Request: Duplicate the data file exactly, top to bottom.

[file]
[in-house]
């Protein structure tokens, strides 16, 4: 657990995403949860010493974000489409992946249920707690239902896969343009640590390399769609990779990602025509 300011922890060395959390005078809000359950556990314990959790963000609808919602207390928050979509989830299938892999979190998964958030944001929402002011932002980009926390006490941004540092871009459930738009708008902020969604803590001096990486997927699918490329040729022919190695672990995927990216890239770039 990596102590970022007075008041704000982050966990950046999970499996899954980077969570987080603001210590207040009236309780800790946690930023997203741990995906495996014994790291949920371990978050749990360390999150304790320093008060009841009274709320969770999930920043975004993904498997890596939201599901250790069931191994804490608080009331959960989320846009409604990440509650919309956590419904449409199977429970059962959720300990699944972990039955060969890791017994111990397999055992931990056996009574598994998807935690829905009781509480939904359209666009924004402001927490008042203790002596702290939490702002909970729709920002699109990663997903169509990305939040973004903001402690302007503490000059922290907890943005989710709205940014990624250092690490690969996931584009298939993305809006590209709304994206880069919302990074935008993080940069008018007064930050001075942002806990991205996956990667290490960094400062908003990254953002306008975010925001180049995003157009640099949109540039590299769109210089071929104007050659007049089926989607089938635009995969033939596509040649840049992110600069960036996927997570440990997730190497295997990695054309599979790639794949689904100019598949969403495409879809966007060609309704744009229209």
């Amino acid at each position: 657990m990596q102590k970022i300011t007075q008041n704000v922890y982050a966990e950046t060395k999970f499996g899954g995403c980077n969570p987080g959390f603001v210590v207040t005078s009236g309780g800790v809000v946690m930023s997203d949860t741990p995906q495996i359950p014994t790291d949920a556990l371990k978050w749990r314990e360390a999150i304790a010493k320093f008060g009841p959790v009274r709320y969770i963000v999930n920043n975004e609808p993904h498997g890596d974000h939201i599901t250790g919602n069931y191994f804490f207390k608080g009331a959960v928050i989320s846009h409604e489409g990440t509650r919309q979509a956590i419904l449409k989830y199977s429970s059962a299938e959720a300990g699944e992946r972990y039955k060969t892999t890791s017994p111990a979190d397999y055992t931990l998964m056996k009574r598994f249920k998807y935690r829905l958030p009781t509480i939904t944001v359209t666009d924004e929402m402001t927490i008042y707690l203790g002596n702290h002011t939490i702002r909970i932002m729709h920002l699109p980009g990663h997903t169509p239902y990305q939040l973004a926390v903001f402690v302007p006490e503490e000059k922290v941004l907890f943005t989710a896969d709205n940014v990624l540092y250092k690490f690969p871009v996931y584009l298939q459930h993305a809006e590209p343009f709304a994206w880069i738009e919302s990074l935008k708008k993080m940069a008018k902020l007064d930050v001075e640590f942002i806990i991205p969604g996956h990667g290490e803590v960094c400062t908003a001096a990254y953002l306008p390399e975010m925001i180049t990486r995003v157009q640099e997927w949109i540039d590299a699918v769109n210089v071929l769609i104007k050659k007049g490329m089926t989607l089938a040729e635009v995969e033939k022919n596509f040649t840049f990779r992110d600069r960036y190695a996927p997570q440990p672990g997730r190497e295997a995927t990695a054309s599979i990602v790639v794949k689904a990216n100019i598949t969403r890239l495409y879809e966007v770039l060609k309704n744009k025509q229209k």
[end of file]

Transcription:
[in-house]
């Protein structure tokens, strides 16, 4: 657990995403949860010493974000489409992946249920707690239902896969343009640590390399769609990779990602025509 300011922890060395959390005078809000359950556990314990959790963000609808919602207390928050979509989830299938892999979190998964958030944001929402002011932002980009926390006490941004540092871009459930738009708008902020969604803590001096990486997927699918490329040729022919190695672990995927990216890239770039 990596102590970022007075008041704000982050966990950046999970499996899954980077969570987080603001210590207040009236309780800790946690930023997203741990995906495996014994790291949920371990978050749990360390999150304790320093008060009841009274709320969770999930920043975004993904498997890596939201599901250790069931191994804490608080009331959960989320846009409604990440509650919309956590419904449409199977429970059962959720300990699944972990039955060969890791017994111990397999055992931990056996009574598994998807935690829905009781509480939904359209666009924004402001927490008042203790002596702290939490702002909970729709920002699109990663997903169509990305939040973004903001402690302007503490000059922290907890943005989710709205940014990624250092690490690969996931584009298939993305809006590209709304994206880069919302990074935008993080940069008018007064930050001075942002806990991205996956990667290490960094400062908003990254953002306008975010925001180049995003157009640099949109540039590299769109210089071929104007050659007049089926989607089938635009995969033939596509040649840049992110600069960036996927997570440990997730190497295997990695054309599979790639794949689904100019598949969403495409879809966007060609309704744009229209």
């Amino acid at each position: 657990m990596q102590k970022i300011t007075q008041n704000v922890y982050a966990e950046t060395k999970f499996g899954g995403c980077n969570p987080g959390f603001v210590v207040t005078s009236g309780g800790v809000v946690m930023s997203d949860t741990p995906q495996i359950p014994t790291d949920a556990l371990k978050w749990r314990e360390a999150i304790a010493k320093f008060g009841p959790v009274r709320y969770i963000v999930n920043n975004e609808p993904h498997g890596d974000h939201i599901t250790g919602n069931y191994f804490f207390k608080g009331a959960v928050i989320s846009h409604e489409g990440t509650r919309q979509a956590i419904l449409k989830y199977s429970s059962a299938e959720a300990g699944e992946r972990y039955k060969t892999t890791s017994p111990a979190d397999y055992t931990l998964m056996k009574r598994f249920k998807y935690r829905l958030p009781t509480i939904t944001v359209t666009d924004e929402m402001t927490i008042y707690l203790g002596n702290h002011t939490i702002r909970i932002m729709h920002l699109p980009g990663h997903t169509p239902y990305q939040l973004a926390v903001f402690v302007p006490e503490e000059k922290v941004l907890f943005t989710a896969d709205n940014v990624l540092y250092k690490f690969p871009v996931y584009l298939q459930h993305a809006e590209p343009f709304a994206w880069i738009e919302s990074l935008k708008k993080m940069a008018k902020l007064d930050v001075e640590f942002i806990i991205p969604g996956h990667g290490e803590v960094c400062t908003a001096a990254y953002l306008p390399e975010m925001i180049t990486r995003v157009q640099e997927w949109i540039d590299a699918v769109n210089v071929l769609i104007k050659k007049g490329m089926t989607l089938a040729e635009v995969e033939k022919n596509f040649t840049f990779r992110d600069r960036y190695a996927p997570q440990p672990g997730r190497e295997a995927t990695a054309s599979i990602v790639v794949k689904a990216n100019i598949t969403r890239l495409y879809e966007v770039l060609k309704n744009k025509q229209k």